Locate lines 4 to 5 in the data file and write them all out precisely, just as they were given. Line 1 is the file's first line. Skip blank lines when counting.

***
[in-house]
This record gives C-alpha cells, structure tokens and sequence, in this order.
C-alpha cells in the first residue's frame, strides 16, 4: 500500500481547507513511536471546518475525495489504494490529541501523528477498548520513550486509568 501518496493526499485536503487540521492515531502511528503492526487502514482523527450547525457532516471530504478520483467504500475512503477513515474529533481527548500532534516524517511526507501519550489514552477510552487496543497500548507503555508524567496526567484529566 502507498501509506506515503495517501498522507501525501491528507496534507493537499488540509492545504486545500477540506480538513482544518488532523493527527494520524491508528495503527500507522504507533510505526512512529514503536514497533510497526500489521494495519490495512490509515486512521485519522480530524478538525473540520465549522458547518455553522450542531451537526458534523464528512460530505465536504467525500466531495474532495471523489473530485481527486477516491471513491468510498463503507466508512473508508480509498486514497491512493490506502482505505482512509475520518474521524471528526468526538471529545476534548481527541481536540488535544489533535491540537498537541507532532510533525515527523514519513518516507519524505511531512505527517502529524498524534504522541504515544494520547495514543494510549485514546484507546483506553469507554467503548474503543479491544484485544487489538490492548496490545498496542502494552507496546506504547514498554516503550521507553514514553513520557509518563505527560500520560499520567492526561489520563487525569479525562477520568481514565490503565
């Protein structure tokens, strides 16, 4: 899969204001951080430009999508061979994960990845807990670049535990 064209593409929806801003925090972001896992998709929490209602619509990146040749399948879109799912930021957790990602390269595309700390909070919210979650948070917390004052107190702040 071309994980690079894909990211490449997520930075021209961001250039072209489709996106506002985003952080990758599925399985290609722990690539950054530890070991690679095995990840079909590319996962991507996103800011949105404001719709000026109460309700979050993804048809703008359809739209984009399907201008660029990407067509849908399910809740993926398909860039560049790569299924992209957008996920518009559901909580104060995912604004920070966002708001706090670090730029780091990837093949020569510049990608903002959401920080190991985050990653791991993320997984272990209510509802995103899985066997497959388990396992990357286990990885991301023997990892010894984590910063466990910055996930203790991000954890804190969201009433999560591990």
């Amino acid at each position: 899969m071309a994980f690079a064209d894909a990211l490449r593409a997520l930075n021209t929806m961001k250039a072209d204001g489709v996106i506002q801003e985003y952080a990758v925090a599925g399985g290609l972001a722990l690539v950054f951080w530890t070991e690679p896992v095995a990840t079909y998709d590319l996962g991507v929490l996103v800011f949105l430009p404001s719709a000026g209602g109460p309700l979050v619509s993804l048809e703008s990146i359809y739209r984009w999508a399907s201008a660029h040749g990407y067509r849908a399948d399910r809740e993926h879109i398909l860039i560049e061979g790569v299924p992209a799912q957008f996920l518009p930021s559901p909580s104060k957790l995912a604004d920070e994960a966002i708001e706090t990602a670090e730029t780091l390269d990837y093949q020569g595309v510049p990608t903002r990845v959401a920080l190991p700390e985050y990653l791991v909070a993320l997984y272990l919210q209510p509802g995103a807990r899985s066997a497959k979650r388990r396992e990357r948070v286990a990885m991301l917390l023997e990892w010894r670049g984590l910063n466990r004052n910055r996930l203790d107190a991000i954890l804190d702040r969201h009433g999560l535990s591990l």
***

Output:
């Protein structure tokens, strides 16, 4: 899969204001951080430009999508061979994960990845807990670049535990 064209593409929806801003925090972001896992998709929490209602619509990146040749399948879109799912930021957790990602390269595309700390909070919210979650948070917390004052107190702040 071309994980690079894909990211490449997520930075021209961001250039072209489709996106506002985003952080990758599925399985290609722990690539950054530890070991690679095995990840079909590319996962991507996103800011949105404001719709000026109460309700979050993804048809703008359809739209984009399907201008660029990407067509849908399910809740993926398909860039560049790569299924992209957008996920518009559901909580104060995912604004920070966002708001706090670090730029780091990837093949020569510049990608903002959401920080190991985050990653791991993320997984272990209510509802995103899985066997497959388990396992990357286990990885991301023997990892010894984590910063466990910055996930203790991000954890804190969201009433999560591990």
């Amino acid at each position: 899969m071309a994980f690079a064209d894909a990211l490449r593409a997520l930075n021209t929806m961001k250039a072209d204001g489709v996106i506002q801003e985003y952080a990758v925090a599925g399985g290609l972001a722990l690539v950054f951080w530890t070991e690679p896992v095995a990840t079909y998709d590319l996962g991507v929490l996103v800011f949105l430009p404001s719709a000026g209602g109460p309700l979050v619509s993804l048809e703008s990146i359809y739209r984009w999508a399907s201008a660029h040749g990407y067509r849908a399948d399910r809740e993926h879109i398909l860039i560049e061979g790569v299924p992209a799912q957008f996920l518009p930021s559901p909580s104060k957790l995912a604004d920070e994960a966002i708001e706090t990602a670090e730029t780091l390269d990837y093949q020569g595309v510049p990608t903002r990845v959401a920080l190991p700390e985050y990653l791991v909070a993320l997984y272990l919210q209510p509802g995103a807990r899985s066997a497959k979650r388990r396992e990357r948070v286990a990885m991301l917390l023997e990892w010894r670049g984590l910063n466990r004052n910055r996930l203790d107190a991000i954890l804190d702040r969201h009433g999560l535990s591990l």